Build Supercomputer with Arduino

Someone already built Basic Stamp Supercomputer. I am wondering if we can build supercomputer with Arduino. There is more information on basic stamp supercomputer.


yea I guess one could, there are quite a few examples of "multicore" arduinos, that communicate to each other via a bus and do separate tasks

personally if I were to go nutty, I would aim for a mcu that can address external memory

I think it’s a stretch to call it a ‘super computer’, as it’s more of a network of controllers, one master and 11 or 12 slaves using a one-wire interface.

Certainly much fewer Arduino boards could do much better in the way of performance and price. The Stamp was a nice offering 20 years ago but technology has certainly passed it by. Only their propeller board has kept up with the times, but it’s not a stamp derivative as it uses a different language and processor then the stamp series of boards.


The question isn’t so much can it be done (which it fairly easily could, especially if you used SPI for the interconnect), but more of “why”?

When building a parallel, multi-processor system, you have to have a reason and a need. For the likely power requirements of such a system for processing anything useful, you would probably get better bang for the buck via a normal multi-core PC system.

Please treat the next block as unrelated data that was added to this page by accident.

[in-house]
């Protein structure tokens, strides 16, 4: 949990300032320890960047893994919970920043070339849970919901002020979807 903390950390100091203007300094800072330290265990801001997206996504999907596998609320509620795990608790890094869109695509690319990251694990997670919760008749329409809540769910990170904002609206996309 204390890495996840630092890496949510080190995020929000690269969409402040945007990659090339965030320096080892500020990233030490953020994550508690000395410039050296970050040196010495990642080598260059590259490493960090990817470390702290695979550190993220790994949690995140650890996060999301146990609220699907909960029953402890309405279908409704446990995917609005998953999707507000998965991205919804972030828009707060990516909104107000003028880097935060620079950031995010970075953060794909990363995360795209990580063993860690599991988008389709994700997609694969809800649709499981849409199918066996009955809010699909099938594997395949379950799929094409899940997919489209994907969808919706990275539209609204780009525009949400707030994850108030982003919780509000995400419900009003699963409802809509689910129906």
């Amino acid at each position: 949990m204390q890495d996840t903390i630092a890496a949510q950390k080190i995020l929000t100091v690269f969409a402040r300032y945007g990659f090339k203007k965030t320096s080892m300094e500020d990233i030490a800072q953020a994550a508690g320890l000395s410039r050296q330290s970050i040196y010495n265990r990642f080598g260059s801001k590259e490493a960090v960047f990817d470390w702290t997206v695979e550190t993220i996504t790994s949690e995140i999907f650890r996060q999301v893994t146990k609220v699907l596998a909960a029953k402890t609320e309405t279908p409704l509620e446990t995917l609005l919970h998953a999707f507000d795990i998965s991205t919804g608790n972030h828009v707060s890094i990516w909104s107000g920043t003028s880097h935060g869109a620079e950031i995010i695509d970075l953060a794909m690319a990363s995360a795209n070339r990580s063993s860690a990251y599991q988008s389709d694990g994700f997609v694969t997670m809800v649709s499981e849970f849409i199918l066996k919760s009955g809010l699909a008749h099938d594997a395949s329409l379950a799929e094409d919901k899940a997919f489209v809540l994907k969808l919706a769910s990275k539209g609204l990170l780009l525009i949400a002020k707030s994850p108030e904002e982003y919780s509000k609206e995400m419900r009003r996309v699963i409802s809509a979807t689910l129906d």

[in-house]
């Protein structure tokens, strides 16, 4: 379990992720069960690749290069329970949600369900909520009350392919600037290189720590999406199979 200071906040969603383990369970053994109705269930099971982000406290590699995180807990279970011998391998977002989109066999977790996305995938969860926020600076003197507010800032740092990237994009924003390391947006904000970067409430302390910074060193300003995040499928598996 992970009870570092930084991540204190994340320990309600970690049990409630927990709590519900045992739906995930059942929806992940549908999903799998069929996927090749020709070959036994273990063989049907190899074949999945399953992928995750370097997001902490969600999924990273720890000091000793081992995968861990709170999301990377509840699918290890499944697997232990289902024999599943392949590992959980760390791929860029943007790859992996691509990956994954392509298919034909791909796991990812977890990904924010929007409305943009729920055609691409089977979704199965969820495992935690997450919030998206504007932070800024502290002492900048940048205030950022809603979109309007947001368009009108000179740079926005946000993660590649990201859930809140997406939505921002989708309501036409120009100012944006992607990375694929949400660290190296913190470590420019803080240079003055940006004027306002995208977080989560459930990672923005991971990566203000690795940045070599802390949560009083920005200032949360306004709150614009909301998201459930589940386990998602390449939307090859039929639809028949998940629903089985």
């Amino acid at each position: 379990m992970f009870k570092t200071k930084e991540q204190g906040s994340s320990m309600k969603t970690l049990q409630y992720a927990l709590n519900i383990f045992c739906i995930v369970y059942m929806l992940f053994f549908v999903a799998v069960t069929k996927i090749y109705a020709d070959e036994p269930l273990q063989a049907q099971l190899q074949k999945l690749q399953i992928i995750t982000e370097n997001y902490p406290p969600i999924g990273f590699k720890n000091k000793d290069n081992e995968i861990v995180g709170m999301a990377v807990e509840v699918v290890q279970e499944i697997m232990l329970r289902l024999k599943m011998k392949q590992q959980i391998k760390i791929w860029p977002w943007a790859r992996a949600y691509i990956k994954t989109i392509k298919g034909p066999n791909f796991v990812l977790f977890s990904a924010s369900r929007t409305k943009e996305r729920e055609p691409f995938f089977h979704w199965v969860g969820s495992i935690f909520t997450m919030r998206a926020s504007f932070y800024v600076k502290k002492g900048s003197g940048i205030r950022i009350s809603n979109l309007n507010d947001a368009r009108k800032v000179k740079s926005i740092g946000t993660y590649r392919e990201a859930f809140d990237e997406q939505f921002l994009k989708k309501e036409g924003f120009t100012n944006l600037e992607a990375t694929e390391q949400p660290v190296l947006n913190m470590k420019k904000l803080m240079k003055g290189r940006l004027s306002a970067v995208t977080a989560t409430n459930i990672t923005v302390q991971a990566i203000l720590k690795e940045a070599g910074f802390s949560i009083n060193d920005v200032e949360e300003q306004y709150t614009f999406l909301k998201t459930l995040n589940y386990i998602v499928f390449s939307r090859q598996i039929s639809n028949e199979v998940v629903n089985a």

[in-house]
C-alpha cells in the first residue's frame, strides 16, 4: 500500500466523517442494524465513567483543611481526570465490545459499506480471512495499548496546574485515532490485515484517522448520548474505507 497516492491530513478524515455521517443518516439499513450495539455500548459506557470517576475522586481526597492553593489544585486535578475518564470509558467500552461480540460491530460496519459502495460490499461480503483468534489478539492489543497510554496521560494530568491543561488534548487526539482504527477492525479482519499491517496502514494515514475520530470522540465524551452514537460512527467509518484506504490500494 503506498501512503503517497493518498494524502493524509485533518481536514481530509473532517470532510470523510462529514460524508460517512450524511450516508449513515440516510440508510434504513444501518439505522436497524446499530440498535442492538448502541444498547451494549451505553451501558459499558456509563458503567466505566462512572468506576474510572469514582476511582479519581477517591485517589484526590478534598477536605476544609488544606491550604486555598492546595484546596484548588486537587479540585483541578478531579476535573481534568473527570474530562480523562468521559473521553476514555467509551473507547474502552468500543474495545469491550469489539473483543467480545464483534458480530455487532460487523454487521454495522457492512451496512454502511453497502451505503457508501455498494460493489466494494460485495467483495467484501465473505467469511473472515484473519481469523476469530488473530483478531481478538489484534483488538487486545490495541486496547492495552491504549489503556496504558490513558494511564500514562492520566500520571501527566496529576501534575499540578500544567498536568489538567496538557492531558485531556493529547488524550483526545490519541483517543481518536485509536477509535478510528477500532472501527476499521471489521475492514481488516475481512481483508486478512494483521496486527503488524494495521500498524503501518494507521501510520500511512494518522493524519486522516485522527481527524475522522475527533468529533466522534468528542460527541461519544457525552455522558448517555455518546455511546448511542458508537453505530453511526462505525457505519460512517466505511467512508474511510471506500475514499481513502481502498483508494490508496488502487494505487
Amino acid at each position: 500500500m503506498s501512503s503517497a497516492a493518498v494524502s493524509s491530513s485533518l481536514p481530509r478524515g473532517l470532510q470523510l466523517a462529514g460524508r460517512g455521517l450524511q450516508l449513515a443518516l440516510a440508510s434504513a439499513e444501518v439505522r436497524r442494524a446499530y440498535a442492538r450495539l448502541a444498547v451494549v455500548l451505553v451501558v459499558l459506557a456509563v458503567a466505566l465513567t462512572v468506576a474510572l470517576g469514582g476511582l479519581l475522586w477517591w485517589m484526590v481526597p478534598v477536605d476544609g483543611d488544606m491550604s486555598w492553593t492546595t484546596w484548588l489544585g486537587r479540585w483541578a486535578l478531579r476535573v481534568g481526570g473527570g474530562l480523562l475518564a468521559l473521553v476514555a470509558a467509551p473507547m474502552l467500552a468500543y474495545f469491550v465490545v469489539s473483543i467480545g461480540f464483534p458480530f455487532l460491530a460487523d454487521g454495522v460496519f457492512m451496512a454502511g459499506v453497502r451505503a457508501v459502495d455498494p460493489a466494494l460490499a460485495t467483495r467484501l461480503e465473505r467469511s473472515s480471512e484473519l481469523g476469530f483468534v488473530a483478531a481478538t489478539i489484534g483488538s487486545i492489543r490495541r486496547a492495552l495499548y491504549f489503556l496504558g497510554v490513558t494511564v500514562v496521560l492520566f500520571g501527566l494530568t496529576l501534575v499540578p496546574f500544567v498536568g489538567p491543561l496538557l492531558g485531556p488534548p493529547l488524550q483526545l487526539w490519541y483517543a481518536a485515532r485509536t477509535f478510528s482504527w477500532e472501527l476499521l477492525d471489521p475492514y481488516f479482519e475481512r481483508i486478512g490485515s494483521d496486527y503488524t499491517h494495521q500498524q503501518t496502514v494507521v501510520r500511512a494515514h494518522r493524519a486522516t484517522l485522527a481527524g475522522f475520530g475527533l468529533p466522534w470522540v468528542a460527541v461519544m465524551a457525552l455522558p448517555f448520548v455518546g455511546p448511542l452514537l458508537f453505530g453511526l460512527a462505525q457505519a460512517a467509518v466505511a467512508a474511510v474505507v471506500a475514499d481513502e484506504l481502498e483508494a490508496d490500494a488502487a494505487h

I’ve often considered designing (once I got up my skills on GEDA software) a “motherboard” that would hold a “ton” of the SMT ATMega328s communicating via SPI with a master, perhaps stacked 3 high with spacers in a 1U cabinet (maybe the boards could be double sided?), connected to the outside world via an ethernet interface; but still the question would be “why” or “what for”.

Just to say I did it for a small blurb on the net doesn’t motivate me.

Now - perhaps if they could be arranged in some fashion where every ATMega is connected to its neighbors - hmm, then things could get interesting. Perhaps a form of a neural net, or a version of Conway’s Life (give each processor an RGB LED)…?

Even so - such a system would likely not be very cheap to build, and I don’t know if you could sell one or not.

I think actually, that a better system might be a shield that added extra ATMega328s to an Arduino - the shield wouldn’t have to be a full Arduino, but the extra processors could perhaps be used to offload certain code and processing…


“There are those who look at things the way they are, and ask why... I dream of things that never were, and ask why not?”

You don't need a reason, cr0sh.

In the 70's, ICL built a SIMD multiprocessor called the DAP - it had 4096 1 bit (yes, you read that right) processors, each with 4096 bits of storage. It outperformed Crays of the time on some benchmarks by very large margins. It was a complete bugger to program.

MIMDs are a much easier to understand, but not much easier to program [u]well[/u].

As has been pointed out, hooking a bunch of microcontrollers together does not a supercomputer make.

You don't need a reason, cr0sh.